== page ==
I had been working on a project created from a downloaded copy of the source. I realized I don’t really have a good solution for dealing with UE4 updates, so I forked the UE4 repository, cloned that locally, built UE4 again, and used the built editor to open the old project. Everything was cool until I realized that when I went to open the VS2013 project to see its code, it was still referencing the non-git copy of UE4.
Is there any way I can “port” the project to reference the version of UE4 that I would actually be able to update?
First, make sure the file associations and context menu options refer to the git repository build of the engine by running the following batch file as administrator:<git-repo>/Engine/Build/BatchFiles/RegisterShellCommands.bat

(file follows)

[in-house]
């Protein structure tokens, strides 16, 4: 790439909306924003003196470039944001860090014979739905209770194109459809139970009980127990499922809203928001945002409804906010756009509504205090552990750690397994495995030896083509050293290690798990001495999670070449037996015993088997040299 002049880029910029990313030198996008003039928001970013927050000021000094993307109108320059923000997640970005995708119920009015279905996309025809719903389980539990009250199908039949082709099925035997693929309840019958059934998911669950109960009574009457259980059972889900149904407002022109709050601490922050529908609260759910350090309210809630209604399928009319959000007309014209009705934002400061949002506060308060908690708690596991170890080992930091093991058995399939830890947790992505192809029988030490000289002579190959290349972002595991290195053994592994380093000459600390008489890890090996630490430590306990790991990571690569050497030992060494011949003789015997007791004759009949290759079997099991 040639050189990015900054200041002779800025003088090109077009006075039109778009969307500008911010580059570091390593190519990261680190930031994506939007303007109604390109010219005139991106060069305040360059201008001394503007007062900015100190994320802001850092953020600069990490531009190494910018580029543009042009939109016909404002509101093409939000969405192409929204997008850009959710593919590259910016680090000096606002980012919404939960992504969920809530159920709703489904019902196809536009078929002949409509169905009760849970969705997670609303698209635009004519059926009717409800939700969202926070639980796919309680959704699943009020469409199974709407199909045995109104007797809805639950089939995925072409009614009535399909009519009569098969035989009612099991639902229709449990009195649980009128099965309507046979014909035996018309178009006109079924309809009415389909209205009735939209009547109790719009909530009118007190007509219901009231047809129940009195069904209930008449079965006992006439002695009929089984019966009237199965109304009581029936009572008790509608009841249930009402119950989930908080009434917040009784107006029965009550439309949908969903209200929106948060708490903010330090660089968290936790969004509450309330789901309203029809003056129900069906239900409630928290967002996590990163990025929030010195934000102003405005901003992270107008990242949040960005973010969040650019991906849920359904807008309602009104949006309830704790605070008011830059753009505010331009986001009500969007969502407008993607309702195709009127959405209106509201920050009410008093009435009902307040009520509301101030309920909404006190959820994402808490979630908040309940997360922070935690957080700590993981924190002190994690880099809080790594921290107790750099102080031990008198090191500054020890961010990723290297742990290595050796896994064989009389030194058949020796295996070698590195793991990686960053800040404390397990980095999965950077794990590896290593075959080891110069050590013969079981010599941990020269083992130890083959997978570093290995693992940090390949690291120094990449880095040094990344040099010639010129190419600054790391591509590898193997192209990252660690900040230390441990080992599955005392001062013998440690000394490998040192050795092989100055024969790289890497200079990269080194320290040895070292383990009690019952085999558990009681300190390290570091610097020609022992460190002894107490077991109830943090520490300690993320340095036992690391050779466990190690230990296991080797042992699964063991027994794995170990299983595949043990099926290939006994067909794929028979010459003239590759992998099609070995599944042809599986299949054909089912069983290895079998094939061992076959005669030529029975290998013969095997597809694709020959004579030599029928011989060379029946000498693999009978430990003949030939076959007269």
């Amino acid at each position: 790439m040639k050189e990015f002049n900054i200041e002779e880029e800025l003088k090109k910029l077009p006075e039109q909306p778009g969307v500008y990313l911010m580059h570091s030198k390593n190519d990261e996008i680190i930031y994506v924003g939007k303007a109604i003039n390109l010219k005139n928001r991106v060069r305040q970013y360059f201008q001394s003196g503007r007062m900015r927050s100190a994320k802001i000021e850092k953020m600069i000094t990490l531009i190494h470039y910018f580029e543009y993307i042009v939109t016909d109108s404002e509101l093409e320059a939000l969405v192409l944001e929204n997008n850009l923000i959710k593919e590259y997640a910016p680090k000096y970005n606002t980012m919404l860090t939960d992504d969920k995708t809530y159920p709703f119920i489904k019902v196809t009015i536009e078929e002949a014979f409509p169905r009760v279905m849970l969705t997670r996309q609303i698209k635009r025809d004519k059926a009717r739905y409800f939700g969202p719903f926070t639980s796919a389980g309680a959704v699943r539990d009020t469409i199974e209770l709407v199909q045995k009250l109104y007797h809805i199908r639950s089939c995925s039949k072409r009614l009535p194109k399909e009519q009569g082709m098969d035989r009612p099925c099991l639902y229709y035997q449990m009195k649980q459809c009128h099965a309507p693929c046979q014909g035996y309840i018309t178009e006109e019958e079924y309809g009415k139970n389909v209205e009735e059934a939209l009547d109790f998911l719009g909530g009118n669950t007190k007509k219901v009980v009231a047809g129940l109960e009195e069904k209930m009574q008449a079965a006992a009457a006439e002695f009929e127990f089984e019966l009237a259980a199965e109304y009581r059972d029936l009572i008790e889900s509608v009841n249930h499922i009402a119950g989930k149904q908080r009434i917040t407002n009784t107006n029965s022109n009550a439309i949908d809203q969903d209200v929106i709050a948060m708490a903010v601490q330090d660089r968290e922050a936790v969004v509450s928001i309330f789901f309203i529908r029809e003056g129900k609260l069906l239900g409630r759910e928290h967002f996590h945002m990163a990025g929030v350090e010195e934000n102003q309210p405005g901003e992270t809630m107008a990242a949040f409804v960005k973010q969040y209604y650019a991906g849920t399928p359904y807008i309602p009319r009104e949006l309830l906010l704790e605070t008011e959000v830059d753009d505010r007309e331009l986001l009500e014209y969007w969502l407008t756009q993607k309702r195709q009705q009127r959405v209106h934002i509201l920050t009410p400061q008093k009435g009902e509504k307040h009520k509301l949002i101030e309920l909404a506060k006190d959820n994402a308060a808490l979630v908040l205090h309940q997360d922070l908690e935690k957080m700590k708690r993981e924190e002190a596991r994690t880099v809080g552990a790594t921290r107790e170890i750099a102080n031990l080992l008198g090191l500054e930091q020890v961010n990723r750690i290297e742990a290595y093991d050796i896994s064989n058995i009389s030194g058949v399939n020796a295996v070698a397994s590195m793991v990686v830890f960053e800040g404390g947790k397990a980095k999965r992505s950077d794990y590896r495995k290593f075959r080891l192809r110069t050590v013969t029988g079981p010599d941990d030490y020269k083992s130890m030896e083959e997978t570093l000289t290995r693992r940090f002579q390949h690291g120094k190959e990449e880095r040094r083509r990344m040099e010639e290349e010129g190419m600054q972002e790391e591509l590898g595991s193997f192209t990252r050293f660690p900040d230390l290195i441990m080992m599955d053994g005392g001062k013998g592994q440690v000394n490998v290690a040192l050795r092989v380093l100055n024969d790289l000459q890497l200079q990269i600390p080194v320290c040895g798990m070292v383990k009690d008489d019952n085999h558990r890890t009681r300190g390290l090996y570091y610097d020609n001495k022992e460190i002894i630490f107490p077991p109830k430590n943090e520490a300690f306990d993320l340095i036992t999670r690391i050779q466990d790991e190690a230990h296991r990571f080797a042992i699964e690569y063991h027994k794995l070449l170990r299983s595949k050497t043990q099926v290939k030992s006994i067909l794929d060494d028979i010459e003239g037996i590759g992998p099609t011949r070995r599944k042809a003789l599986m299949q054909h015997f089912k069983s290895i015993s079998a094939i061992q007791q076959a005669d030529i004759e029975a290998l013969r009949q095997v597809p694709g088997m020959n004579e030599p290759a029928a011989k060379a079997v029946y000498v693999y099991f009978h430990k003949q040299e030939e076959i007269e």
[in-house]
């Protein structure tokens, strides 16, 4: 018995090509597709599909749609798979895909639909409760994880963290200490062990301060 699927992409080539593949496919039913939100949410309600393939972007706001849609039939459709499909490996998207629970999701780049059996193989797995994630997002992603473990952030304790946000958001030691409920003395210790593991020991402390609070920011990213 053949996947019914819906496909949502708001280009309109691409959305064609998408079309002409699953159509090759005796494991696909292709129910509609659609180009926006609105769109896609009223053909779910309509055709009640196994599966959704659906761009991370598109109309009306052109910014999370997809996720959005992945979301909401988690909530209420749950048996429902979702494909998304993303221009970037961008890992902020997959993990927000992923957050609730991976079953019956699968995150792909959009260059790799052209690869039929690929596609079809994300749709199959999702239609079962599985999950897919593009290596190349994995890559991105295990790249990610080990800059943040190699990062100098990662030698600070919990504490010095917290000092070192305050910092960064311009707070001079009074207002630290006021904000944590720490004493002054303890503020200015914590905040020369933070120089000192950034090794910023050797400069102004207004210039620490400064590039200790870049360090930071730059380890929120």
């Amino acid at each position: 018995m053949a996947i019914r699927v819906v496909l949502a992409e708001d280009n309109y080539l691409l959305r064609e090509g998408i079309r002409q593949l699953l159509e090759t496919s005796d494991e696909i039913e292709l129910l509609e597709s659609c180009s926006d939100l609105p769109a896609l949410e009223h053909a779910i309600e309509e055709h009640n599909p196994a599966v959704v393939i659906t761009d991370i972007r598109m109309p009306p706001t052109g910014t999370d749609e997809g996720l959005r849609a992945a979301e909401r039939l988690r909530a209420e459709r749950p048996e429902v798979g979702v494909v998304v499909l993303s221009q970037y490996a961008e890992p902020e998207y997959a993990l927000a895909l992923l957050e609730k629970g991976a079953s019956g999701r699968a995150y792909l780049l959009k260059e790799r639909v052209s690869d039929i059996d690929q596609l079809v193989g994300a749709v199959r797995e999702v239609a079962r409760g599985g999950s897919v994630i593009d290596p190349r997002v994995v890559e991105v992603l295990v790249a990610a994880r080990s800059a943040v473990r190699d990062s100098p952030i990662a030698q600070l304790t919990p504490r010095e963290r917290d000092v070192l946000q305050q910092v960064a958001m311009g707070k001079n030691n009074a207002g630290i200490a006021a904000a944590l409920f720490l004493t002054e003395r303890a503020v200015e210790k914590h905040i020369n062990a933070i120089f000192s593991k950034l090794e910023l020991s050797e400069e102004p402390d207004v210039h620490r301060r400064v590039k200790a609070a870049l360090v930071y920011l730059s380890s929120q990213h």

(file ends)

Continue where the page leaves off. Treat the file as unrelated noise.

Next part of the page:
Once that’s done, browse to your .uproject file in Explorer, right-click it, and choose “Generate Visual Studio projects” from the context menu.
For anyone reading this and using 4.1 now that it has been released, the aforementioned batch file is no longer the way to go. What you want to do instead is run Engine/Binaries/Win64/UnrealVersionSelector-Win64-Shippping.exe.
Thanks, I was looking for that !
Sorry it is a little bit weird and complicated right now. We wanted to make sure that working with multiple versions of Unreal Engine is as easy as possible! Some teams may need to stay on particular versions to get their games finished, which is an crucial workflow that we will always accommodate. As you create various projects using multiple versions of our editor, we absolutely want to make sure projects and samples are clearly distinguished and your projects are super easy to update. We’ll do better next time. For the next release, we’ll try to make project management more consistent between GitHub versions and installed version, as well as make version management more transparent without sacrificing flexibility.